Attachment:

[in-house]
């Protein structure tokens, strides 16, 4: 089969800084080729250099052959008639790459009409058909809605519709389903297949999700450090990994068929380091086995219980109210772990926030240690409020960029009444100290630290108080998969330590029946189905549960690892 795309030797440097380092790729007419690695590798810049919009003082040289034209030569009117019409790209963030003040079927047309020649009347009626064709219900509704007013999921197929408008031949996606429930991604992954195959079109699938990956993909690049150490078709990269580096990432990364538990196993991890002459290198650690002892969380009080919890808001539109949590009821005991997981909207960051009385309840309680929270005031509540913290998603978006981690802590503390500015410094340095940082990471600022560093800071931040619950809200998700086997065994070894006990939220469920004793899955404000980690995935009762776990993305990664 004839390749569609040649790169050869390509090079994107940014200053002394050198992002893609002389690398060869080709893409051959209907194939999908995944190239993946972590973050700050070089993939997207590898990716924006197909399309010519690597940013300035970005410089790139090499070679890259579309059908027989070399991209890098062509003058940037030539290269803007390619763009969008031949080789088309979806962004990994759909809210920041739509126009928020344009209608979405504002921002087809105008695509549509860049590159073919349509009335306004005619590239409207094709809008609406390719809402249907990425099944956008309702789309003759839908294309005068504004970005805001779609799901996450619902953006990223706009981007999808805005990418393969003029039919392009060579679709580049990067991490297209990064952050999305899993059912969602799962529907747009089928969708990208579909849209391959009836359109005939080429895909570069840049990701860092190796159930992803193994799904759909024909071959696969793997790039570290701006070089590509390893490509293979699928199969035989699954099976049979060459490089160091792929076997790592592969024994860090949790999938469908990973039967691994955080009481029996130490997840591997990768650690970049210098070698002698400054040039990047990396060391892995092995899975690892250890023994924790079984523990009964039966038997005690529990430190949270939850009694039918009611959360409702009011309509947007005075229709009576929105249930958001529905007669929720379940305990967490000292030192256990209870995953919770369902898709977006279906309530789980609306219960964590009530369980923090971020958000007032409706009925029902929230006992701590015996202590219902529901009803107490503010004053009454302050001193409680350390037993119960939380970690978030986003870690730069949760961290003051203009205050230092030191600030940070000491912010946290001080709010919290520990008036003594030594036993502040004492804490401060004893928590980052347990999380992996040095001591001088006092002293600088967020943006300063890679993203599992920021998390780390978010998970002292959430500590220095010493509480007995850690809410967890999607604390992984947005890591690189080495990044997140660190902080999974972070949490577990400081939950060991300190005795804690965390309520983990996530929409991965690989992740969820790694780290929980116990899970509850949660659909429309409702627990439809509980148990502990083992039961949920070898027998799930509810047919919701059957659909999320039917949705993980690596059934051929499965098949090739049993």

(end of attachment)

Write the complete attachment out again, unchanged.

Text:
[in-house]
């Protein structure tokens, strides 16, 4: 089969800084080729250099052959008639790459009409058909809605519709389903297949999700450090990994068929380091086995219980109210772990926030240690409020960029009444100290630290108080998969330590029946189905549960690892 795309030797440097380092790729007419690695590798810049919009003082040289034209030569009117019409790209963030003040079927047309020649009347009626064709219900509704007013999921197929408008031949996606429930991604992954195959079109699938990956993909690049150490078709990269580096990432990364538990196993991890002459290198650690002892969380009080919890808001539109949590009821005991997981909207960051009385309840309680929270005031509540913290998603978006981690802590503390500015410094340095940082990471600022560093800071931040619950809200998700086997065994070894006990939220469920004793899955404000980690995935009762776990993305990664 004839390749569609040649790169050869390509090079994107940014200053002394050198992002893609002389690398060869080709893409051959209907194939999908995944190239993946972590973050700050070089993939997207590898990716924006197909399309010519690597940013300035970005410089790139090499070679890259579309059908027989070399991209890098062509003058940037030539290269803007390619763009969008031949080789088309979806962004990994759909809210920041739509126009928020344009209608979405504002921002087809105008695509549509860049590159073919349509009335306004005619590239409207094709809008609406390719809402249907990425099944956008309702789309003759839908294309005068504004970005805001779609799901996450619902953006990223706009981007999808805005990418393969003029039919392009060579679709580049990067991490297209990064952050999305899993059912969602799962529907747009089928969708990208579909849209391959009836359109005939080429895909570069840049990701860092190796159930992803193994799904759909024909071959696969793997790039570290701006070089590509390893490509293979699928199969035989699954099976049979060459490089160091792929076997790592592969024994860090949790999938469908990973039967691994955080009481029996130490997840591997990768650690970049210098070698002698400054040039990047990396060391892995092995899975690892250890023994924790079984523990009964039966038997005690529990430190949270939850009694039918009611959360409702009011309509947007005075229709009576929105249930958001529905007669929720379940305990967490000292030192256990209870995953919770369902898709977006279906309530789980609306219960964590009530369980923090971020958000007032409706009925029902929230006992701590015996202590219902529901009803107490503010004053009454302050001193409680350390037993119960939380970690978030986003870690730069949760961290003051203009205050230092030191600030940070000491912010946290001080709010919290520990008036003594030594036993502040004492804490401060004893928590980052347990999380992996040095001591001088006092002293600088967020943006300063890679993203599992920021998390780390978010998970002292959430500590220095010493509480007995850690809410967890999607604390992984947005890591690189080495990044997140660190902080999974972070949490577990400081939950060991300190005795804690965390309520983990996530929409991965690989992740969820790694780290929980116990899970509850949660659909429309409702627990439809509980148990502990083992039961949920070898027998799930509810047919919701059957659909999320039917949705993980690596059934051929499965098949090739049993």